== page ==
As of 2021, 15 years after the Strausses’ lawyer told the IRS they would donate $50 million in art, the foundation holds $6 million worth. The rest remained in a private trust.
To learn more about Strausses’ gallery, I tried to schedule a visit earlier this year. As with Carolands, I was able to get in, but it took some effort. The foundation’s website doesn’t list an address or hours of operation. A contact form available for visitors to inquire about tours wasn’t working when I tried it repeatedly. I ultimately had to pester employees of Strauss’ real estate company for a couple of weeks before someone responded and asked me to submit a biography for their boss to review. (My bio described me as a reporter with ProPublica, with the first coverage area listed as “tax policy.”)
Soon after I sent in my biography, I received a call from Matthew Strauss himself. After a brief conversation, he declared me “worthy” of the first tour he said he’d given in three years and sent along directions to the museum.
I didn’t see any signs outside the couple’s estate, nicknamed Rancho Del Arte, that indicated a museum could be found anywhere on the premises. From the outside, their guesthouse seemed relatively unassuming, its multimillion-dollar value betrayed only by the horse stables and privacy hedges of the nearby mansions I passed on the way in. A path wide enough for a golf cart wound its way through a grove of palm trees, past oversized sculptures and a private tennis court, to the Strausses’ own sprawling abode a hundred yards or so away.
The inside was more remarkable. The Strausses remodeled the building in the early 2000s with custom fixtures to illuminate works from their collection of contemporary art. Sounds and music from dueling audiovisual works on the main floor flooded the space, while the click-clack of a never-ending ping pong game echoed up from a conceptual piece in the basement. These noisier forms shared space with paintings on canvas and metal and with textured mixed-media compositions.
Dressed in sweats and sporting a Bentley baseball cap, Strauss personally led my solo tour, meandering from one prized possession to the next. He exhibited an uncanny memory for how he obtained each piece, likening the acquisition process to the thrill of a hunt. (“Once you get the fox, it’s not as much fun.”) He spoke of one painting as “my poor man’s ‘Mona Lisa’” and another as “my victory piece.”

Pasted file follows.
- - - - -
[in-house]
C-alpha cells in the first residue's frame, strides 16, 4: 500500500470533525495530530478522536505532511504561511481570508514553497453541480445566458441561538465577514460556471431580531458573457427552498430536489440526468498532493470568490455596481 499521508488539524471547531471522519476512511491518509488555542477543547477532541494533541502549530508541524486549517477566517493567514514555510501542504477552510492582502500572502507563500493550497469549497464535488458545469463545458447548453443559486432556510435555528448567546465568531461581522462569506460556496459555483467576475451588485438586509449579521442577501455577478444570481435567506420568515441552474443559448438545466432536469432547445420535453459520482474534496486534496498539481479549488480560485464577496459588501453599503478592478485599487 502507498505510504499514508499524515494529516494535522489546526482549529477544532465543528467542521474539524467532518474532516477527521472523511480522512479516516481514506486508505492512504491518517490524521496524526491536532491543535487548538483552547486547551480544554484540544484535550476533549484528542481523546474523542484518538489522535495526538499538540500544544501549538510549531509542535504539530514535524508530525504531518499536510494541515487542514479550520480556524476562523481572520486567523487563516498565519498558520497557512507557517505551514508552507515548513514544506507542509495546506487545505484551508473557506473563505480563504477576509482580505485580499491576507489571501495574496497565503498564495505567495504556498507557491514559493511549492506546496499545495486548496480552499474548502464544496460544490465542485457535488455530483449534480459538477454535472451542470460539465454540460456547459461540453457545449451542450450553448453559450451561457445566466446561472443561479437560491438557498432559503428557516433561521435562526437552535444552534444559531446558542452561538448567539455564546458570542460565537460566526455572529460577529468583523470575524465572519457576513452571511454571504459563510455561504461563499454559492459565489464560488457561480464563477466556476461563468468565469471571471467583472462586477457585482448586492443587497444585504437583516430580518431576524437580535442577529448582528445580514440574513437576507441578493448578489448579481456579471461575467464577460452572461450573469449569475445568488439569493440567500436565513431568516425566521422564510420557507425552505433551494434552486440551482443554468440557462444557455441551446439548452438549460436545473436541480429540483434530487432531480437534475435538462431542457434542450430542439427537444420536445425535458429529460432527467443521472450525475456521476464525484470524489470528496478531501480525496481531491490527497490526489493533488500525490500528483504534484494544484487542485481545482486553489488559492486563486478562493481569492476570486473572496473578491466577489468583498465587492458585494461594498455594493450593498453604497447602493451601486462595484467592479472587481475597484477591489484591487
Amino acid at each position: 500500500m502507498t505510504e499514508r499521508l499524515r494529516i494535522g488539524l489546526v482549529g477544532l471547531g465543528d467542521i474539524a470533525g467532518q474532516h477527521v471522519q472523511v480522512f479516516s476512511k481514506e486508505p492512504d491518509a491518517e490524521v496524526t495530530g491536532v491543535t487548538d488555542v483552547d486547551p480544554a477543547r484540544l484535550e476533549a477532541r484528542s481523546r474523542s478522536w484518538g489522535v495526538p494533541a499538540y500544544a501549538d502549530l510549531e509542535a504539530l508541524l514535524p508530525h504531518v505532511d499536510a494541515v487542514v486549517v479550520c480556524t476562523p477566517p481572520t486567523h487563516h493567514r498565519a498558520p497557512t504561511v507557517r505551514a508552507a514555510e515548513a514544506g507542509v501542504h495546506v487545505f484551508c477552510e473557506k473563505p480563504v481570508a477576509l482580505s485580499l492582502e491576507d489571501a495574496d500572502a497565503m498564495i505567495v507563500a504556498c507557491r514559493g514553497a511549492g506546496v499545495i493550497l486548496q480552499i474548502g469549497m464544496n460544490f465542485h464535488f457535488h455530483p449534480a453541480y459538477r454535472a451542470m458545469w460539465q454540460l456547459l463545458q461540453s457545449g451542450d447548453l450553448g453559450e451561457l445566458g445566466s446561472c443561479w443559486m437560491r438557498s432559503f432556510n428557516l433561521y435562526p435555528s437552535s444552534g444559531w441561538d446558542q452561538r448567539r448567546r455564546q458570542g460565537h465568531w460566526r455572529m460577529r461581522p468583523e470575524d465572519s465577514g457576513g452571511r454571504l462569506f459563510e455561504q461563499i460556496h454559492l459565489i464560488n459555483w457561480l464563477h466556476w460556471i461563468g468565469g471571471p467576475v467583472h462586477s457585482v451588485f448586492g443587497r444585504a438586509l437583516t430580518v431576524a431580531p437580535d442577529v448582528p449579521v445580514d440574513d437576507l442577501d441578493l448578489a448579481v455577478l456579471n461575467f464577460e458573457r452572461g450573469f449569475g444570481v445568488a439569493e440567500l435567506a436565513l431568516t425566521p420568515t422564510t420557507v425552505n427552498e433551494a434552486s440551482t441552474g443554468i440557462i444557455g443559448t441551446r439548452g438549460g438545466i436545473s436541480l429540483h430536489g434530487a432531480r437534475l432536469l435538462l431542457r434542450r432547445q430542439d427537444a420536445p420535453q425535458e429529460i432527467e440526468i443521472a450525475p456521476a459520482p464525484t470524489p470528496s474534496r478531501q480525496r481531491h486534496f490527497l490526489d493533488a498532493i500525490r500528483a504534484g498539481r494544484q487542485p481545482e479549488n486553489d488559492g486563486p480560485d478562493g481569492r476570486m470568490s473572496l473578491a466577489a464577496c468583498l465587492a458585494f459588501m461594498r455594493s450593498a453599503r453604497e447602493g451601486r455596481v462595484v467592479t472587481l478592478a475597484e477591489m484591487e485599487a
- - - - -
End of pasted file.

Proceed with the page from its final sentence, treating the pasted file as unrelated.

Halfway through my visit, we stopped to take in the view from the museum’s balcony. “At this point, you can see why I had to buy this property,” he told me, explaining that he’d bought the guesthouse from his neighbor in the late 1990s to keep anyone else from moving in. “Anybody here, they would have knocked it down, and you know, really ruined our privacy.”
As the tour continued from room to room, Strauss leaned into his persona as a friendly professor. He asked probing questions about each modern piece before delving into centuries of art history. “I really show [people] how to look at art, I don’t just tell them ‘This is So-and-So,’” he said, recalling the tours he used to give to college students.
Before the pandemic, the foundation would conduct a dozen or two dozen tours each year, drawing a total of about 400 visitors to the gallery, according to the foundation’s website. But even as California’s other museums welcomed guests back in the spring of 2021, the foundation remained dormant.
Strauss acknowledges the tax benefits of having the foundation and maintained that he had made efforts to make his art available to the public. “I feel like I have an obligation to show it, but it’s got to be under favorable conditions,” he said. He’d told me he’d like to get tours going again, but only when schools and universities stop requiring masks and start treating COVID-19 “like normal.”
Strauss said he gets requests from individuals to see the collection “all the time.” But, he added, “to show one or two, it’s not worthy. It’ll wear me out.” Letting people come on their own was out of the question (they might damage the art), as was having regular public hours (it’s a zoning issue, he said, and the neighbors would never go for it). Strauss declined to respond to a list of follow-up questions that I sent after the tour.
A couple months from turning 90, Strauss was more focused on the big picture. Sooner or later, he said, he plans to give away most of the collection, which he estimates to be worth hundreds of millions of dollars. Most of his personal collection will go to the Museum of Contemporary Art San Diego, while the foundation’s assets will go to the University of California, San Diego under a deal that is in the process of being finalized.
As we made our way through the gallery, Strauss paused before a reproduction of a Life magazine cover featuring the 1964 World’s Fair in New York. Did anything catch my eye about it, he asked.
I stared for a moment.
“Why don’t you knock on it,” he suggested. “Maybe that’ll help you.”
Strauss sensed my hesitation to touch the art — he wanted me to see it was made of metal — and tried to put me at ease.
“You’re not supposed to,” he chuckled. “But this is my museum!”
For this story, ProPublica reviewed a nationwide database of parcels provided by the real estate data analytics firm Regrid to find homes owned by private foundations.